The Gregory Jay Blog



3 things that took my Chinese level from merely fluent to near native

I majored in Chinese at Leeds University and like most students there I thought my Chinese was pretty good, it was only getting to China that made me realise how far I had to go. "No one speaks Mandarin, you need to learn to understand the way people really speak." "You can say that but no one speaks like that" are phrases you will hear constantly here about almost everything you learned in your textbooks. Imagine only ever hearing the Queen's English and then moving to Glasgow.

I chose to come to Tianjin for two reasons, 1 it was the place Huo Yuan Jia came from and 2 very few people here speak English, especially compared to Beijing or Shanghai where you can get around using only English if you have to. Which meant I would be forced to use my Chinese and (hopefully) progress faster! Within a few years I did gain a decent level of fluency and could converse in Chinese about anything and everything. However, there are three experiences that I credit with taking my Chinese from merely fluent to a near-native level.

Listening Class

I had a variety of different Chinese classes here and each one no doubt played a part in my improving Chinese. I learned ancient Chinese, reciting poetry, oral, reading and grammar classes to name only a few but the one class that really gave me a leap in proficiency was a listening class I had in the last year of my degree at Nankai Universtiy.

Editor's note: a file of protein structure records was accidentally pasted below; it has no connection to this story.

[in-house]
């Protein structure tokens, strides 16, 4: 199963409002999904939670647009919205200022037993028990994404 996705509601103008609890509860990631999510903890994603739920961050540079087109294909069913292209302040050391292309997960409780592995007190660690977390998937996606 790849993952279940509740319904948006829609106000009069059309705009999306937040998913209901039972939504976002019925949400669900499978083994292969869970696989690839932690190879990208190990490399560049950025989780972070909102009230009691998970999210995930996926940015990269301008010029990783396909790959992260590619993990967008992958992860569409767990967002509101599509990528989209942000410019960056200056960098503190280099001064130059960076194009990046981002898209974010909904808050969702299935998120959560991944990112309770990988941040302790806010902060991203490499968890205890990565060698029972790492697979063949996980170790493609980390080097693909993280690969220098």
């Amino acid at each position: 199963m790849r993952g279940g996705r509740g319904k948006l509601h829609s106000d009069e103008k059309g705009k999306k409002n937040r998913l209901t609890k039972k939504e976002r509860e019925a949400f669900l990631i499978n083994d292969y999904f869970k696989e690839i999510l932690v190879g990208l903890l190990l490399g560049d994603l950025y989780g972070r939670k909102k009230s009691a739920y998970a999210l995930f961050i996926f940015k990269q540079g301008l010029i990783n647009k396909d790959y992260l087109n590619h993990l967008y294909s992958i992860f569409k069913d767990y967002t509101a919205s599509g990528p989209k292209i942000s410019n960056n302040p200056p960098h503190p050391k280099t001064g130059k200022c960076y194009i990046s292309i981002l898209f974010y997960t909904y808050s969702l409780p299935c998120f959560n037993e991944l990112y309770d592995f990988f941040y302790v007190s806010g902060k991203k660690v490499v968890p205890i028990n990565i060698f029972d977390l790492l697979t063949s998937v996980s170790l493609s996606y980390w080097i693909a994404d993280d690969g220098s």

We sat in rows, each place seperated by a screen, within our little cubicles was a pair of headphones and a mic. The teacher at the front would play us some 'real' Chinese, not something made for language students but a radio show with sound effects, an interview done in heavy wind or a conversation with people from different regions with thick accents interupting each other. The topics were specific and in detail, a farmer discussing the diseases his pigs had, someone complaining about his experience trying to have his scooter repaired etc. Gone were the basic introductions and people at the market buying fruit in perfect slow Chinese.

The teacher would play the audio for a couple of minutes and ask us what it was about - this was the easy part. By that time I had been in China at least three years and had been listening and speaking Chinese for 8 hours everyday. For the Koreans in my class this was fairly difficult though, they got by on the fact that they could already read and write Chinese charactser as they are also used in Korea and so written exams were easy but very few of them had any speaking or listening skills. Understanding what was being said was a comprehension skill and one that didn't soley test listening.

Next the teacher would rewind (Yes these were on tape) and replay the first sentence. She would ask us to repeat the sentence into the microphone. It was at this time that you realised your true listening level. I almost always knew what they were saying but could never repeat it word for word.